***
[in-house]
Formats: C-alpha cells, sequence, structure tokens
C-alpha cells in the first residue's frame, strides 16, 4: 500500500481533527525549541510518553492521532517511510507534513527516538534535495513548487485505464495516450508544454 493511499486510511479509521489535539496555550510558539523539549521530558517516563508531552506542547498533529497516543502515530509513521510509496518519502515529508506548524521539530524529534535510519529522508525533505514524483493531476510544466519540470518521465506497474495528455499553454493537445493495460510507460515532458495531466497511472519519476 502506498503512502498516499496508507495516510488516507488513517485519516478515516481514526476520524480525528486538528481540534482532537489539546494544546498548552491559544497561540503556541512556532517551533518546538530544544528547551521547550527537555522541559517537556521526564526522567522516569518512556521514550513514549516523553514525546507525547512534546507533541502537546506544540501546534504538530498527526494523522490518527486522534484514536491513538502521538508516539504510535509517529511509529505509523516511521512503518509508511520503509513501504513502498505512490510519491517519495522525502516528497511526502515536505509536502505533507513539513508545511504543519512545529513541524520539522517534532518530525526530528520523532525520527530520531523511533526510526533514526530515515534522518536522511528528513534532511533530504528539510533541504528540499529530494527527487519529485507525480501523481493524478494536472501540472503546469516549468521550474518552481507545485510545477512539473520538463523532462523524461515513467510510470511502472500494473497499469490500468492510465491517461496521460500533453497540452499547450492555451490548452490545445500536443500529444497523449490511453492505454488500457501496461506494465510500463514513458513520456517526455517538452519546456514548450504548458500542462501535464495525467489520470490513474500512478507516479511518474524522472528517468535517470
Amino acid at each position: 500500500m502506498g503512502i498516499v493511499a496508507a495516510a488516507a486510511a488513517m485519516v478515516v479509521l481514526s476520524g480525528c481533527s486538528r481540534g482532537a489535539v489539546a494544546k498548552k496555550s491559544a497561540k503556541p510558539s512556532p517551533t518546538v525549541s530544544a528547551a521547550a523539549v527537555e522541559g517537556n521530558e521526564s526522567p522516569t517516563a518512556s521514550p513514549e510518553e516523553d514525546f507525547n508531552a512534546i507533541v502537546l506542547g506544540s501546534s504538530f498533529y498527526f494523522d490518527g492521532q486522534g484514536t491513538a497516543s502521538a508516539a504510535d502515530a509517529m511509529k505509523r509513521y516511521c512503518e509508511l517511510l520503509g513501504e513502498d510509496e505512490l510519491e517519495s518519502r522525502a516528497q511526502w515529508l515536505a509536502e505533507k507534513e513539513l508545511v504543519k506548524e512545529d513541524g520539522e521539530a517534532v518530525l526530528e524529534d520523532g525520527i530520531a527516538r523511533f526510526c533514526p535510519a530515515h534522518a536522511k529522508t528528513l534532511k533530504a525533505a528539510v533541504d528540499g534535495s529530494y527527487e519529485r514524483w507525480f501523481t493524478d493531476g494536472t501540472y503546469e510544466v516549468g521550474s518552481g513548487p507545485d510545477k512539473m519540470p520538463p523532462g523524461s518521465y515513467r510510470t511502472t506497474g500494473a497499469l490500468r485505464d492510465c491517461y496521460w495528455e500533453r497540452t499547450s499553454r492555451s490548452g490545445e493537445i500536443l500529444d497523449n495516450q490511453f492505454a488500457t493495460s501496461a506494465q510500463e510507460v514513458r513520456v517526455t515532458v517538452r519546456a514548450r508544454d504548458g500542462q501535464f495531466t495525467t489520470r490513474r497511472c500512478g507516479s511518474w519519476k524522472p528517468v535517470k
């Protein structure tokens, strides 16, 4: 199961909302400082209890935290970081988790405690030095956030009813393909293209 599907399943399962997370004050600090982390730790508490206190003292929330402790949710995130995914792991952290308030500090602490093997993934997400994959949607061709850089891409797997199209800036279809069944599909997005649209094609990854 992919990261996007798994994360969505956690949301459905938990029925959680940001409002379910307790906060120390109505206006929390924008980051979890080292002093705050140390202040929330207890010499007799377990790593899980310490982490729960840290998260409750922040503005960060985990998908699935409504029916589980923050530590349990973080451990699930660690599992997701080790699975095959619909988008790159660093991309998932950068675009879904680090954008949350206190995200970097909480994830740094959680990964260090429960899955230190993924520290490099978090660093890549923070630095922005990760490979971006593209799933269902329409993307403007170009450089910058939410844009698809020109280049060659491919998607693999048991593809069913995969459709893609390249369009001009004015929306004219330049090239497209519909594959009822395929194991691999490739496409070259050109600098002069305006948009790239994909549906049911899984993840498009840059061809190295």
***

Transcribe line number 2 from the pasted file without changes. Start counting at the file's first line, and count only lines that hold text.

Formats: C-alpha cells, sequence, structure tokens